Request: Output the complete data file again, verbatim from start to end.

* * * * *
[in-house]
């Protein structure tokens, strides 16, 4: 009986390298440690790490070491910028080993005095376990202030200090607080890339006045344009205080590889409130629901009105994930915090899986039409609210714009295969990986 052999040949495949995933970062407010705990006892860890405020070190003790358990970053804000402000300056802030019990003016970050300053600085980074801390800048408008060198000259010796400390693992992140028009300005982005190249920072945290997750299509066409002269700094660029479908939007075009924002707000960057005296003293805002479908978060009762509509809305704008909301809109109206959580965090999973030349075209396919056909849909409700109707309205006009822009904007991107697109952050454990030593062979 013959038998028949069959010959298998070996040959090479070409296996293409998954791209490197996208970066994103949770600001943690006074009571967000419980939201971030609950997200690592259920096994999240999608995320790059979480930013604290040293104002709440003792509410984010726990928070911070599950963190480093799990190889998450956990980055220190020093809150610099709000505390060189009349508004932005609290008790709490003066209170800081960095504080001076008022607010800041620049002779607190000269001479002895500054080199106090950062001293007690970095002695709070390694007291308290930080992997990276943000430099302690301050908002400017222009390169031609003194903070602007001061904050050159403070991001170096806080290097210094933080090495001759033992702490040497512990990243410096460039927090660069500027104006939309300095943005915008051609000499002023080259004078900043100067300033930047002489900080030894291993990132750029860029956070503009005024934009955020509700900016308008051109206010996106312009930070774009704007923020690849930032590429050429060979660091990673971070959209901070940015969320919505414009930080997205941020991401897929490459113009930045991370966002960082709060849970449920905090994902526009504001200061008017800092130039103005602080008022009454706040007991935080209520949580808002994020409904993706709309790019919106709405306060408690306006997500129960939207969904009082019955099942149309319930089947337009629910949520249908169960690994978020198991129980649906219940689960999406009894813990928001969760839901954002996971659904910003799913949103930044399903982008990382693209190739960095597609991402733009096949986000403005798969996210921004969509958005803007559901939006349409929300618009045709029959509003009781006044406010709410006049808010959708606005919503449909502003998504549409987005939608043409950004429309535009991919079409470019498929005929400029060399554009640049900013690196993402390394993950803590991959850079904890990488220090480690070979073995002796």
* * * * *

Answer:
[in-house]
């Protein structure tokens, strides 16, 4: 009986390298440690790490070491910028080993005095376990202030200090607080890339006045344009205080590889409130629901009105994930915090899986039409609210714009295969990986 052999040949495949995933970062407010705990006892860890405020070190003790358990970053804000402000300056802030019990003016970050300053600085980074801390800048408008060198000259010796400390693992992140028009300005982005190249920072945290997750299509066409002269700094660029479908939007075009924002707000960057005296003293805002479908978060009762509509809305704008909301809109109206959580965090999973030349075209396919056909849909409700109707309205006009822009904007991107697109952050454990030593062979 013959038998028949069959010959298998070996040959090479070409296996293409998954791209490197996208970066994103949770600001943690006074009571967000419980939201971030609950997200690592259920096994999240999608995320790059979480930013604290040293104002709440003792509410984010726990928070911070599950963190480093799990190889998450956990980055220190020093809150610099709000505390060189009349508004932005609290008790709490003066209170800081960095504080001076008022607010800041620049002779607190000269001479002895500054080199106090950062001293007690970095002695709070390694007291308290930080992997990276943000430099302690301050908002400017222009390169031609003194903070602007001061904050050159403070991001170096806080290097210094933080090495001759033992702490040497512990990243410096460039927090660069500027104006939309300095943005915008051609000499002023080259004078900043100067300033930047002489900080030894291993990132750029860029956070503009005024934009955020509700900016308008051109206010996106312009930070774009704007923020690849930032590429050429060979660091990673971070959209901070940015969320919505414009930080997205941020991401897929490459113009930045991370966002960082709060849970449920905090994902526009504001200061008017800092130039103005602080008022009454706040007991935080209520949580808002994020409904993706709309790019919106709405306060408690306006997500129960939207969904009082019955099942149309319930089947337009629910949520249908169960690994978020198991129980649906219940689960999406009894813990928001969760839901954002996971659904910003799913949103930044399903982008990382693209190739960095597609991402733009096949986000403005798969996210921004969509958005803007559901939006349409929300618009045709029959509003009781006044406010709410006049808010959708606005919503449909502003998504549409987005939608043409950004429309535009991919079409470019498929005929400029060399554009640049900013690196993402390394993950803590991959850079904890990488220090480690070979073995002796």